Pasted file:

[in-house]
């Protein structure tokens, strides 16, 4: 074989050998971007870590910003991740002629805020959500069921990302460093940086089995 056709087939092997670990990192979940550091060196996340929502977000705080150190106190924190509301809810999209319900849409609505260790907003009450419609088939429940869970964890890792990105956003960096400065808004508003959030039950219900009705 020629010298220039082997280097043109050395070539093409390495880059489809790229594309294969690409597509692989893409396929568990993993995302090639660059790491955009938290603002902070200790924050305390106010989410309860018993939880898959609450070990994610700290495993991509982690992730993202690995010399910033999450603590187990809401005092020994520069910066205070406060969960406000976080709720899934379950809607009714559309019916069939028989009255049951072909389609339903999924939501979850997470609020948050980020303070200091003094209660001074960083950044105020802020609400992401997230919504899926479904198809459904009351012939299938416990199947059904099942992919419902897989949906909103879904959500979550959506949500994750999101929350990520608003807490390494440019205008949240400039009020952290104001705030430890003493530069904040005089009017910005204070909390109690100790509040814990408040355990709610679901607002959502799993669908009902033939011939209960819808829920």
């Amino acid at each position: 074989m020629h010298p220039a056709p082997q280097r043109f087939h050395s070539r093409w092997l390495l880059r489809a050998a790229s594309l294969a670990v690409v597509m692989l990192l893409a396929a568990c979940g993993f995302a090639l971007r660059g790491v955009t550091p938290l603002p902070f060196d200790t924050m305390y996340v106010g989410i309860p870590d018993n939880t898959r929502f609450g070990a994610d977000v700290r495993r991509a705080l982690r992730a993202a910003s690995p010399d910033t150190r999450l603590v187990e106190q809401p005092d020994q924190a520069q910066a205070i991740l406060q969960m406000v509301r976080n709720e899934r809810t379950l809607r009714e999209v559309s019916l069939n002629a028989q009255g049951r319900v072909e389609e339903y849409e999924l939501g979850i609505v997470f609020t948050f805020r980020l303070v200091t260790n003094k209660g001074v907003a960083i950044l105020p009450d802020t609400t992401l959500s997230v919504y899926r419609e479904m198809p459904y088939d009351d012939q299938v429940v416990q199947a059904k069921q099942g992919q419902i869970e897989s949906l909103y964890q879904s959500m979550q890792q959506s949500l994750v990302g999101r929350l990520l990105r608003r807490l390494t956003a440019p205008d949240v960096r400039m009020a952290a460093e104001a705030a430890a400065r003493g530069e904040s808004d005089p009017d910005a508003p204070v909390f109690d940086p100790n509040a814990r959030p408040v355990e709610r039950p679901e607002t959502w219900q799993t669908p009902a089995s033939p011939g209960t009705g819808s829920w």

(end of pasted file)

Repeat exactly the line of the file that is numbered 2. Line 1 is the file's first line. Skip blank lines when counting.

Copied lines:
């Protein structure tokens, strides 16, 4: 074989050998971007870590910003991740002629805020959500069921990302460093940086089995 056709087939092997670990990192979940550091060196996340929502977000705080150190106190924190509301809810999209319900849409609505260790907003009450419609088939429940869970964890890792990105956003960096400065808004508003959030039950219900009705 020629010298220039082997280097043109050395070539093409390495880059489809790229594309294969690409597509692989893409396929568990993993995302090639660059790491955009938290603002902070200790924050305390106010989410309860018993939880898959609450070990994610700290495993991509982690992730993202690995010399910033999450603590187990809401005092020994520069910066205070406060969960406000976080709720899934379950809607009714559309019916069939028989009255049951072909389609339903999924939501979850997470609020948050980020303070200091003094209660001074960083950044105020802020609400992401997230919504899926479904198809459904009351012939299938416990199947059904099942992919419902897989949906909103879904959500979550959506949500994750999101929350990520608003807490390494440019205008949240400039009020952290104001705030430890003493530069904040005089009017910005204070909390109690100790509040814990408040355990709610679901607002959502799993669908009902033939011939209960819808829920």